“Many are built within existing general practices, which strengthens existing community health services, and avoids duplication and wastage of public funds. This approach is in line with the federal government’s reforms to strengthen primary care, and support multidisciplinary care with GPs, nurses, and allied health, working in teams at the top of their scope, to provide the best care possible,” she said.
“But here in the ACT, there won’t be a single GP working in an urgent care clinic under Andrew Barr’s rollout, and Canberrans won’t be able to access an urgent care clinic within the general practice they know and love. Canberrans have been cheated.
“The best value model of urgent care for patients and government health budgets is GPs working collaboratively with nurses. General practice UCCs are more efficient and equipped to provide a wider range of services to patients, so it’s more likely they’ll be treated on the spot, and won’t need to be referred on to the hospital emergency department.
“When GPs are left out, it inevitably leads to inefficiencies, duplication of care, and higher costs. The evidence shows UCCs without GPs not only put more pressure on hospitals, they also put more pressure on general practice because patients are often referred to GPs because they can treat a wider range of urgent care issues,” said Dr Higgins.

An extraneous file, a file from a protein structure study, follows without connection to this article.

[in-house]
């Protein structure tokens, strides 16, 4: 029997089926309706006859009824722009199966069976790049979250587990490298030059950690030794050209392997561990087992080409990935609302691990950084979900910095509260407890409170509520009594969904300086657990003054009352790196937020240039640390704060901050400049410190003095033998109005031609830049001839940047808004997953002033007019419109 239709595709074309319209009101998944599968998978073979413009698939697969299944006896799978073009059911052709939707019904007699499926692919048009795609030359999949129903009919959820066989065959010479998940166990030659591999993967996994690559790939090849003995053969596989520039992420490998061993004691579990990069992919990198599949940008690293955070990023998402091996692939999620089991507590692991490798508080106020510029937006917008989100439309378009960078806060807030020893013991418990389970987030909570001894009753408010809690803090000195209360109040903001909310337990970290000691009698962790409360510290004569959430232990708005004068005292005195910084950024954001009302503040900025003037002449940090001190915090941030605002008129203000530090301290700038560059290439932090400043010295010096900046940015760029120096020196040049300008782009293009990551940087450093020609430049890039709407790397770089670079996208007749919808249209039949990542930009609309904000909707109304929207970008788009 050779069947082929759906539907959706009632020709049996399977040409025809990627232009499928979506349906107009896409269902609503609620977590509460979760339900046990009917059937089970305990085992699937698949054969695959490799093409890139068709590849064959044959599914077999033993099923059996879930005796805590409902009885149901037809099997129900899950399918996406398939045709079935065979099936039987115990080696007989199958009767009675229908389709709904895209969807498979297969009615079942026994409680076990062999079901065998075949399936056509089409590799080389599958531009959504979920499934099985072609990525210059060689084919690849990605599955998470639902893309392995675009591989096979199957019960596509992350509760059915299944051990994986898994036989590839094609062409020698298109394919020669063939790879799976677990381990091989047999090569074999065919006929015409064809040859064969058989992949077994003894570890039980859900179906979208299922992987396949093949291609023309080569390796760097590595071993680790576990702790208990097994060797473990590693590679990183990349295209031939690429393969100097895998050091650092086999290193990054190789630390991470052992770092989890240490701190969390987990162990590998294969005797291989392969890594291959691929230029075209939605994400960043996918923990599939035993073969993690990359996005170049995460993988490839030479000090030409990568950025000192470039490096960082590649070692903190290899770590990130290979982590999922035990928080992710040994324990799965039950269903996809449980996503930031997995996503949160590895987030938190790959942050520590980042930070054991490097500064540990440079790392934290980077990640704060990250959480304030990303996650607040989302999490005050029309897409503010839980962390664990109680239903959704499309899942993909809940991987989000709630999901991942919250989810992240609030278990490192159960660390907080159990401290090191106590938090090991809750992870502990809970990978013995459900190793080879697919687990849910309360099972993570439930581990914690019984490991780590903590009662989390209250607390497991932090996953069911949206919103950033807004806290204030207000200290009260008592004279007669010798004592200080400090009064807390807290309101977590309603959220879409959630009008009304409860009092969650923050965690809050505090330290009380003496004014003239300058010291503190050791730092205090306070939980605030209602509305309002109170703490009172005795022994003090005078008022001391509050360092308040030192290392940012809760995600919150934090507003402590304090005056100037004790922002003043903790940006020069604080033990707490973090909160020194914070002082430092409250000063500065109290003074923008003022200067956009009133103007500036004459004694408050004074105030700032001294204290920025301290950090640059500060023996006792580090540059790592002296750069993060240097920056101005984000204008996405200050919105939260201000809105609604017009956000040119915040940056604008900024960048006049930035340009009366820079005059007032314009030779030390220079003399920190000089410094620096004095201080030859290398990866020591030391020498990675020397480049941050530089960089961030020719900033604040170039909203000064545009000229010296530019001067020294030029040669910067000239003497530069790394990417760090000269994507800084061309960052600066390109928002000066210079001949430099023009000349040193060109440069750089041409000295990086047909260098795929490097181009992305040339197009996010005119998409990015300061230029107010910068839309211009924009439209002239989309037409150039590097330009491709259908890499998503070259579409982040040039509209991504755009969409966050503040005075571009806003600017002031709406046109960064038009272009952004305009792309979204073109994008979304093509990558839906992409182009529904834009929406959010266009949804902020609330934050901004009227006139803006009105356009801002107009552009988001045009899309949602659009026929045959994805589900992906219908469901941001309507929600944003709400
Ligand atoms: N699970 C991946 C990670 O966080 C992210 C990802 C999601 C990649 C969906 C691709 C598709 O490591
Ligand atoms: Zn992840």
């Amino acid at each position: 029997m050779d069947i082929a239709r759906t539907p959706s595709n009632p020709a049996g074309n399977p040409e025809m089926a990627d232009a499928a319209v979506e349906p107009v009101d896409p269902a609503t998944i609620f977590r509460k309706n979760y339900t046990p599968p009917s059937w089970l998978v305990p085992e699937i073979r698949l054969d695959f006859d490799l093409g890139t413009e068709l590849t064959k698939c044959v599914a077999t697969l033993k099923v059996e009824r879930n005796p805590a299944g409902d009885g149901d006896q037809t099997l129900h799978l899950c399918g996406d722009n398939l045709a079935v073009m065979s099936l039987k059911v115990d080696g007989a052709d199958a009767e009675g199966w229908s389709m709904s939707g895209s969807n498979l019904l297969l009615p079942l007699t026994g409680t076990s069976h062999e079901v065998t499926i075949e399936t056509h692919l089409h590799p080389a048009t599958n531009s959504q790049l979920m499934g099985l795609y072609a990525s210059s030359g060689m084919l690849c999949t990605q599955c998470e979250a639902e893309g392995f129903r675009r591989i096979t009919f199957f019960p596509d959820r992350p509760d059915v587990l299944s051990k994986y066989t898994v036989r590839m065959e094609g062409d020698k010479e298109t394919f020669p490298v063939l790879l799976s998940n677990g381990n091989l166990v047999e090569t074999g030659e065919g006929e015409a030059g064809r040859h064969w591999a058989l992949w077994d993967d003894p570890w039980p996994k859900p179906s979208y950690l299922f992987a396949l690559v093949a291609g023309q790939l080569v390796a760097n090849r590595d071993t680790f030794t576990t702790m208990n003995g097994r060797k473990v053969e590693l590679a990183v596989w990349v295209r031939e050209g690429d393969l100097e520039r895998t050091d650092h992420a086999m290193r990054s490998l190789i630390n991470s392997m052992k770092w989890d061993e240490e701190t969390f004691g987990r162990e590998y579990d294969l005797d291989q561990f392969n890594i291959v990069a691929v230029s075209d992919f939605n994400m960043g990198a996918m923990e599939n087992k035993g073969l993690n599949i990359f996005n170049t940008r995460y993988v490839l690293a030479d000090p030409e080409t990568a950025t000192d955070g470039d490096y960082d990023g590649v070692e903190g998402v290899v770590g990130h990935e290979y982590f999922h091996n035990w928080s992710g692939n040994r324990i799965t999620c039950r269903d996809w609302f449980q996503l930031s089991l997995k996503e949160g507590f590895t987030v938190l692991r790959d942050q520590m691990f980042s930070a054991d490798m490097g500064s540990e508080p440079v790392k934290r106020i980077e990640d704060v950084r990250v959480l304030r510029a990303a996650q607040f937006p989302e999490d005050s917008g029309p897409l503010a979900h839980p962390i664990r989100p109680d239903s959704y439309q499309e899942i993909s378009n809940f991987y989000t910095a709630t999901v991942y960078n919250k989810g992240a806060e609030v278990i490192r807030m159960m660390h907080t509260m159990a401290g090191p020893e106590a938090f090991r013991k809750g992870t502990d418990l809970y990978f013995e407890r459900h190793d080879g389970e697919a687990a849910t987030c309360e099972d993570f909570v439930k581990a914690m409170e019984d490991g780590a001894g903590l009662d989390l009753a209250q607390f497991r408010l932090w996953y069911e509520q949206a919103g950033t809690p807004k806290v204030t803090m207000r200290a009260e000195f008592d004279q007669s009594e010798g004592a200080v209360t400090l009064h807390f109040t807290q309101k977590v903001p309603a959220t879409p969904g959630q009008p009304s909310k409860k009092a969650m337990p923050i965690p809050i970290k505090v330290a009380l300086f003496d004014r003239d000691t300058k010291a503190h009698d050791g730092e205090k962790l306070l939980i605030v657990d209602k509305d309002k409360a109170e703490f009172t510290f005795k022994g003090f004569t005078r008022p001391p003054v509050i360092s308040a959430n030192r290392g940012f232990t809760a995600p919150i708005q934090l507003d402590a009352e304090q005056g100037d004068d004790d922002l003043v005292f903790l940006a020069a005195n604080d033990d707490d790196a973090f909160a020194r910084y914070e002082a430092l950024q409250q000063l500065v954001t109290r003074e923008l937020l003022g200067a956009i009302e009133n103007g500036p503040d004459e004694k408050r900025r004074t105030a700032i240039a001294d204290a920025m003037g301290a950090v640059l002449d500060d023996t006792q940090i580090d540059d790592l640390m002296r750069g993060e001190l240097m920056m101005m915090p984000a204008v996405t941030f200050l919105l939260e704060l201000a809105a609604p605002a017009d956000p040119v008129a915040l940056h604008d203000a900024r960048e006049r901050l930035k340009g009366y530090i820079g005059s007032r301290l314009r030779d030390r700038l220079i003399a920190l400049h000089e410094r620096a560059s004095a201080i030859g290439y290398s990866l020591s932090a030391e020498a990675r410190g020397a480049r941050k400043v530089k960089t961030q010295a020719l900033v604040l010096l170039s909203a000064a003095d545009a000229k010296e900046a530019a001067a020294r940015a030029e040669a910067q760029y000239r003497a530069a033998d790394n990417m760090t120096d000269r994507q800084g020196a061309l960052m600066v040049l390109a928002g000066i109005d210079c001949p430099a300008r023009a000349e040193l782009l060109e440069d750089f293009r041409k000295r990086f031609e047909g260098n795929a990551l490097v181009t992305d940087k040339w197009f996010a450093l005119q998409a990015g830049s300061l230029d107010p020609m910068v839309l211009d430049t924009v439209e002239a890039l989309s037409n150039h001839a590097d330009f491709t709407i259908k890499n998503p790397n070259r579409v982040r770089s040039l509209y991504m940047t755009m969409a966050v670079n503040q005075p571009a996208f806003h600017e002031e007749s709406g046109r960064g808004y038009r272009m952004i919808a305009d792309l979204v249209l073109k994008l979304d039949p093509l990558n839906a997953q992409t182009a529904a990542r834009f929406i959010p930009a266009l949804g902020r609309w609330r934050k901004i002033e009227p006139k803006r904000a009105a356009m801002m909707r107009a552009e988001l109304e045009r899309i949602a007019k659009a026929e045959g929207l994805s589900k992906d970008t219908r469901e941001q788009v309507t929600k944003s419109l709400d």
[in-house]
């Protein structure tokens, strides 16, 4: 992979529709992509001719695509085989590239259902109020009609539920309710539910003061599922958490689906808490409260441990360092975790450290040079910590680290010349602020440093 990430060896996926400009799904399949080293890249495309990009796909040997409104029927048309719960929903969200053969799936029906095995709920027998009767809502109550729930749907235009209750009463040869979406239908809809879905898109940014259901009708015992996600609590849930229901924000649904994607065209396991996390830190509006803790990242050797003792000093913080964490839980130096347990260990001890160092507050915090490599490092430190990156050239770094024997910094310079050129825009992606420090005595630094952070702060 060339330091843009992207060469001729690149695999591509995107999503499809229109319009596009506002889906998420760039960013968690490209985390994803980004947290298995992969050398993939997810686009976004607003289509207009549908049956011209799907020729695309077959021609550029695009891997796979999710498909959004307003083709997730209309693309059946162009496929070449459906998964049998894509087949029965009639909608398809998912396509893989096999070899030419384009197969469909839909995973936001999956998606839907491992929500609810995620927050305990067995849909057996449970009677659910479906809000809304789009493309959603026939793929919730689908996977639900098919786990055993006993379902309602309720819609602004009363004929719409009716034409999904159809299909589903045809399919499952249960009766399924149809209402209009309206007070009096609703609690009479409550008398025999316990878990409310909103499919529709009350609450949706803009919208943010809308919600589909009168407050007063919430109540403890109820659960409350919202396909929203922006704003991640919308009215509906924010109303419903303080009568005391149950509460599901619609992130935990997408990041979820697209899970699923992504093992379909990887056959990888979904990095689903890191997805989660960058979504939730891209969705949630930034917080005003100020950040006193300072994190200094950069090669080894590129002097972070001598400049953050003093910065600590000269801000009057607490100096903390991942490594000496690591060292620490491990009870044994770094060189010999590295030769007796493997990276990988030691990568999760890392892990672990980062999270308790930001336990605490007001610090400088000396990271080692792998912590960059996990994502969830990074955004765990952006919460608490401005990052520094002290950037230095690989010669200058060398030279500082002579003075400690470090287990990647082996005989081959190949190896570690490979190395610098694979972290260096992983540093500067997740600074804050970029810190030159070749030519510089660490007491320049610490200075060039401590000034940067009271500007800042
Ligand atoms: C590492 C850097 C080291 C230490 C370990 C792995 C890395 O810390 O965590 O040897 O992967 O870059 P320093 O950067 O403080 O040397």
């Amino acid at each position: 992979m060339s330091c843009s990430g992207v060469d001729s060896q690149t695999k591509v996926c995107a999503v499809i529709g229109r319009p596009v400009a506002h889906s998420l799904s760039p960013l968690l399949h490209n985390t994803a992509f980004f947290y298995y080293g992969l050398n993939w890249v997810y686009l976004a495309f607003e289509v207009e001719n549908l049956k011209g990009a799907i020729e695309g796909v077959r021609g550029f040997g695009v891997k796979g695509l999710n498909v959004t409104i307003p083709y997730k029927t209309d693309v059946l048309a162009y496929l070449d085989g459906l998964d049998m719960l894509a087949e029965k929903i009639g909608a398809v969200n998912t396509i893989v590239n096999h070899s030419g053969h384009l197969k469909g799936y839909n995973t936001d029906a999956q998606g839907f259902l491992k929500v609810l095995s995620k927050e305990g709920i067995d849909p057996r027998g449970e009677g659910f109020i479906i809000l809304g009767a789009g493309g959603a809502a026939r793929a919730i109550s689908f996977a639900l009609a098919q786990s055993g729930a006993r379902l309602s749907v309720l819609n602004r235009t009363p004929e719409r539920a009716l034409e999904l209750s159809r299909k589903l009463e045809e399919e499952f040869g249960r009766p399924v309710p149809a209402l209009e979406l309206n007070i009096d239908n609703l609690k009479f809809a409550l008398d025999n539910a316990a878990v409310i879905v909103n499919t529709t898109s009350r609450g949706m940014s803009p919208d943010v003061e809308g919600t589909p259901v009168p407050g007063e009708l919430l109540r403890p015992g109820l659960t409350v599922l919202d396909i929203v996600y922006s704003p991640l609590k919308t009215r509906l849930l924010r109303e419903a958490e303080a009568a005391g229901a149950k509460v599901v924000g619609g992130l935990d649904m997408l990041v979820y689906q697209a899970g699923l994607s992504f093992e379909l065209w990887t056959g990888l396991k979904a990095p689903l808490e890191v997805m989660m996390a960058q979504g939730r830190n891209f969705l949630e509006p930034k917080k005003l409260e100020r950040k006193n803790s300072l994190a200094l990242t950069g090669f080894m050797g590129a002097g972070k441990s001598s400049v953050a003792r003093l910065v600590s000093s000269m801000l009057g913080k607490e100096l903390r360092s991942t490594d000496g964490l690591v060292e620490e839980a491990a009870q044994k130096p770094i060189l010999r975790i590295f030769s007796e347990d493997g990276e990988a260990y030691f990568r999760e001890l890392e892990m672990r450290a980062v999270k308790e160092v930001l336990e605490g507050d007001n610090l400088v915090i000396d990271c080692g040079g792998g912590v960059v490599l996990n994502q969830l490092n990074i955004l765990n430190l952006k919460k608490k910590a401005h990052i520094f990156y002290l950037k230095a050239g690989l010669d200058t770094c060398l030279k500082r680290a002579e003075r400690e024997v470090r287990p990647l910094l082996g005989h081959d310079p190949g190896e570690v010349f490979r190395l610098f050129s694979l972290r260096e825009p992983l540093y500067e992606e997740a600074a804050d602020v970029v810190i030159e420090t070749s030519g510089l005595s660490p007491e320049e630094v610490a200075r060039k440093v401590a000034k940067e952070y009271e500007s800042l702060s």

“Ultimately, this will leave Canberrans waiting longer in the emergency department, or to see their GP.”
AMA president Professor Steve Robson was equally scathing of the ACT MUCCs plan, saying the consultation process conducted by ACT Health in the lead-up to the decision had been “woeful” and the concerns of local GPs had been ignored.
“What we have is an ACT government driven rebranding of existing centres led by nurse practitioners, which doesn’t align with the federal government’s own policy of these centres being led by GPs working collaboratively with other health professionals,” said Professor Robson.
“This clearly reflects the ACT government’s ideological need to market its nurse practitioner-led network of clinics despite the only available evaluation of these showing they are expensive and do not alleviate pressure on emergency departments.”
Dr Kerry Aust, AMA ACT’s president-elect, said the plan was “extraordinarily disappointing”, with input from the AMA ignored and local GPs written out of the model.